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While in Bohol with a few of my colleagues last summer, on each of the two nights we were at the beach resort where we were billeted, we would almost inevitably end up at the restaurant jamming with the live band that serenaded diners at night. The band was excellent, and we were all of the opinion that if they were anywhere near the capital, they would have made quite a name for themselves.

But perhaps it was better that they did not… There were just three of them in the band: the guitarist-cum-singer, the keyboardist and the lead vocals. They were good, that much I can vouch for. But though we loved them for their music, we loved them more because they were unspoiled by success and so utterly friendly!

We were far away from the workplace; the dim lights made for a romantic and relaxing ambience; it was so easy to get into the party mood! So we danced on the sand when the music called for it, put our hands together to encourage the band and sang along when we knew the lyrics of the song they were singing.

So, we inevitably got invited to sit in front of them and party some more. Perhaps the lead singer just wanted to rest her vocal cords; whichever way it was, she was generous in inviting us to send somebody to the microphone and sing karaoke-style but with a live band instead of packaged midi music.

As it happened, one of our colleagues was quite comfortable singing in front of a crowd. Bong – as he is called – had performed in employee affairs before and even had his own concert – a project of the Employees’ Music Committee – with another of our colleagues. The guy can sing, that much I can tell you; moreover, he is quite handy with a guitar as well!

Now, of course, being Pinoy, Bong needed more than just a bit of cajoling before he could be persuaded to step in front. Once he was behind the microphone, however – and having selected his song from the selections that the band could play – it was a simple case of duck taking to water.

Singing – that is one of the things I envy Bong for. He sings so naturally and – more – so beautifully. He has this high-pitched voice not unlike that of David Soul that allows him to sing even Air Supply classics. When he reaches for notes beyond his natural range, he effortlessly switches to a melodic falsetto that – if anything – makes his singing sound even better.

Even the foreigners among the diners sat up and took notice; before long, they were heartily applauding him and asking for more. From an initially grudging performance, pretty soon it became practically his concert.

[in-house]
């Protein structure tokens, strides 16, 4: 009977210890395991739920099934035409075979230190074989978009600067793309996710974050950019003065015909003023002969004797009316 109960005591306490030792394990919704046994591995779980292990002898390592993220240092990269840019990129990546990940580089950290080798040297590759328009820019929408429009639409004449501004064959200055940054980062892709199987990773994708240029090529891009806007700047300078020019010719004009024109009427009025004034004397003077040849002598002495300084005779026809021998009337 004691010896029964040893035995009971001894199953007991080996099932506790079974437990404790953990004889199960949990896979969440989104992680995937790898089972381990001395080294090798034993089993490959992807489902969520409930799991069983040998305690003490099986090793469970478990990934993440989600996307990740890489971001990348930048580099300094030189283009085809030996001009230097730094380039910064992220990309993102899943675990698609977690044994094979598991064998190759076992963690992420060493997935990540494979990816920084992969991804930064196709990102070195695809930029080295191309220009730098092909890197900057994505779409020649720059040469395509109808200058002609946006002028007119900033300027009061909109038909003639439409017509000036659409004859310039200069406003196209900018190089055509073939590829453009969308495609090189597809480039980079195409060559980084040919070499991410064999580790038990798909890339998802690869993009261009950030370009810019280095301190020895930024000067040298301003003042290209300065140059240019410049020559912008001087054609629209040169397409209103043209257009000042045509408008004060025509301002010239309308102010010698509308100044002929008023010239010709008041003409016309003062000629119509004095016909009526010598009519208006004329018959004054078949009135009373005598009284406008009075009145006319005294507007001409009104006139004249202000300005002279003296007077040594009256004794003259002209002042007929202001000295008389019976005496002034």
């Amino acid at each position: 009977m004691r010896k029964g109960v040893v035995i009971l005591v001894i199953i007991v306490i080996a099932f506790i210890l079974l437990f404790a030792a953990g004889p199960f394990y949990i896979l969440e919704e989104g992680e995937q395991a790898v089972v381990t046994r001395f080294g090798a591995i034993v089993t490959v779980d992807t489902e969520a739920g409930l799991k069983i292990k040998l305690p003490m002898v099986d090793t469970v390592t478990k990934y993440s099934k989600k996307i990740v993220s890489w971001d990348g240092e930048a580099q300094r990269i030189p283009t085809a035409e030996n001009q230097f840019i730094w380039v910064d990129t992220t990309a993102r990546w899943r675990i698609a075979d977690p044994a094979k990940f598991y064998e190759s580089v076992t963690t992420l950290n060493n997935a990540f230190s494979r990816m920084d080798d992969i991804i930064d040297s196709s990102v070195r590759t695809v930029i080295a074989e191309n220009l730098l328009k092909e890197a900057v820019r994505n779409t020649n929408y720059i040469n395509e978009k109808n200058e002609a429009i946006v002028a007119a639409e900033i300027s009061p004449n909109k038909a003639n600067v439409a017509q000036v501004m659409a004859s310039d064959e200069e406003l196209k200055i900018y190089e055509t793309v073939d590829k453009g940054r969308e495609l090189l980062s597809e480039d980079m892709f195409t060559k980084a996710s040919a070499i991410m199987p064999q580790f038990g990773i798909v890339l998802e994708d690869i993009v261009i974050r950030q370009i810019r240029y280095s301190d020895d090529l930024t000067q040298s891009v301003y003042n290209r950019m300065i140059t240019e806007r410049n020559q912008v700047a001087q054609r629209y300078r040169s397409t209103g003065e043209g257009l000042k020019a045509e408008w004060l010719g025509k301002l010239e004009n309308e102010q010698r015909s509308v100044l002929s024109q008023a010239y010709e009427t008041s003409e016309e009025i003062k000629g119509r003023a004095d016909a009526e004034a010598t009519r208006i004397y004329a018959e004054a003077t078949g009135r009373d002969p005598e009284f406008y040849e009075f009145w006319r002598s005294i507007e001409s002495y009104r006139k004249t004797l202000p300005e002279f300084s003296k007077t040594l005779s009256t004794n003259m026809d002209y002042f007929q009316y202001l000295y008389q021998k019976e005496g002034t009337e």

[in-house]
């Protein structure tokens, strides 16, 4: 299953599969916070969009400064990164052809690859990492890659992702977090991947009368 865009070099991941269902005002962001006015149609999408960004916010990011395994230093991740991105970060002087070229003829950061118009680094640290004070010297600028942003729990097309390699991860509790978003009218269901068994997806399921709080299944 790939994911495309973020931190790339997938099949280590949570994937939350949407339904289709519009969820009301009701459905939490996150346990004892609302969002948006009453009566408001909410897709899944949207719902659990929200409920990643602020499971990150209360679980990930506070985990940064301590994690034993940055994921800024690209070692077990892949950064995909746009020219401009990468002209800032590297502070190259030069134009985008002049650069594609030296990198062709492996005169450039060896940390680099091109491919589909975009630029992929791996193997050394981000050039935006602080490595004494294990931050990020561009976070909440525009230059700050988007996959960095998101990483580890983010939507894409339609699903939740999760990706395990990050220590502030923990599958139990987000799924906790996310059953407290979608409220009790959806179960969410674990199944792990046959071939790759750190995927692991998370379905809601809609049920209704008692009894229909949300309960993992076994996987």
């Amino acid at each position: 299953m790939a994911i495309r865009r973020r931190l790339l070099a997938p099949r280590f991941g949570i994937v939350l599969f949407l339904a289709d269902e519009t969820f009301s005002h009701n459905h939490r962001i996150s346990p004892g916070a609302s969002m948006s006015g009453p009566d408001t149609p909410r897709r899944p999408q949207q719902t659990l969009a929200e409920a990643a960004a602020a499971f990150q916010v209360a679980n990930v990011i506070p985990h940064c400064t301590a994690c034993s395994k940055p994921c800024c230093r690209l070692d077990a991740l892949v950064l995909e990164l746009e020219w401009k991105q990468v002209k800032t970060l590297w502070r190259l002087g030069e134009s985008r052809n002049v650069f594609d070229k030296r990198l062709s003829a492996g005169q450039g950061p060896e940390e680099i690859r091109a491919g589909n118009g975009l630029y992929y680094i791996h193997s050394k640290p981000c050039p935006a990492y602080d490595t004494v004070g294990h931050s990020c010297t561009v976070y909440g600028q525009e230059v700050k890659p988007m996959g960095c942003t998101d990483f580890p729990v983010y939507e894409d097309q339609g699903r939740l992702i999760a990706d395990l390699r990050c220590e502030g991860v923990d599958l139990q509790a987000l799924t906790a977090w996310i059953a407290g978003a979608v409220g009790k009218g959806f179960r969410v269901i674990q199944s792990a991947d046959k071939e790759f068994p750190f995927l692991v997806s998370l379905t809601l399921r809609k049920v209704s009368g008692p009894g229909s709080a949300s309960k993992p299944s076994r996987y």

After a while, the novelty wore off and he stepped away from the mike. The lead singer turned to me and invited me to the front. My colleagues, needless to say, all but pushed me forward. Singing, though, just happens to be one of those things I would not be caught dead doing in public. Ah-ah, magkakapasâ ang mamimilit… Because that much soon became apparent, the band returned to their nightly routines.

Singing – and music, to be more general – I suppose is one of the things one is just born with. I think it is even to a large extent genetic. People I know who sing or play a musical instrument well tend to have relations who are also quite musical.

One of my nephews, for instance, is quite natural with several instruments. I do not believe he got that from my sister; although, I remember she used to take piano lessons when she was still a kid. I do know there were musicians on his father-side.

Kami, I think it is reasonable to say that writing is our family thing. I still remember Dad saying his grandfather – who died long before I was even born – used to write Spanish zarzuelas. Both Mom and Dad, as far as I can remember, were both comfortable with the written language. Ditto my brothers and sisters. I know I also have cousins who are in the writing business.

But singing? Hell, no!!!

Bakâ sa baño, pwede! God knows I used to do that a lot before, albeit I could have used a bit more encouragement from my Mom. Instead, the moment I left the bathroom, she would predictably complain na para raw akong colorum.

The first time I heard the word, I did not even know what it meant. Mom had to explain that these were mendicants during her youth in Nasugbu who went around town begging for alms by playing strange instruments and singing strange songs. The hell I knew what they even were!

Singing, I was told by a friend who studied music, is a confidence thing as well. Eh papa’no ka naman magkakakumpiansa if your own Mom is the first pulaera? Tsk!

If you stood next to me during a Mass, don’t expect to hear my voice singing along with the choir. I can hold my notes, alright, if I am by myself. Kayâ lang, when there is somebody singing next to me, before long my pitch gets derailed by that of the person next to me. Entonces, I end up singing sin tonado!

Confidence again, this friend explained. Eh kasi daw, I am hearing the person next to me more than I am hearing myself. Because I have less confidence than the person next to me, I tend to sing in that person’s pitch rather than my own. In other words daw, I must learn to listen to my own voice more.

Ahhhh… ‘Yun lang pala ‘yun… Like I understood…

I also cannot sing when there is musical accompaniment. I dunno… I just can’t! Albeit, when I was still doing a lot of web designing as recently as half a decade ago, my officemates would find themselves jumping off their seats because biglâ akong bubumghalit ng Bon Jovi. That would normally have been triggered by a Bon Jovi mp3 playing on the PC speakers.

Graphics… HTML… These things would make me forget that singing was, is and will never be my thing! Magba-blog na lang ako… Ewan ko din lang sa baño…

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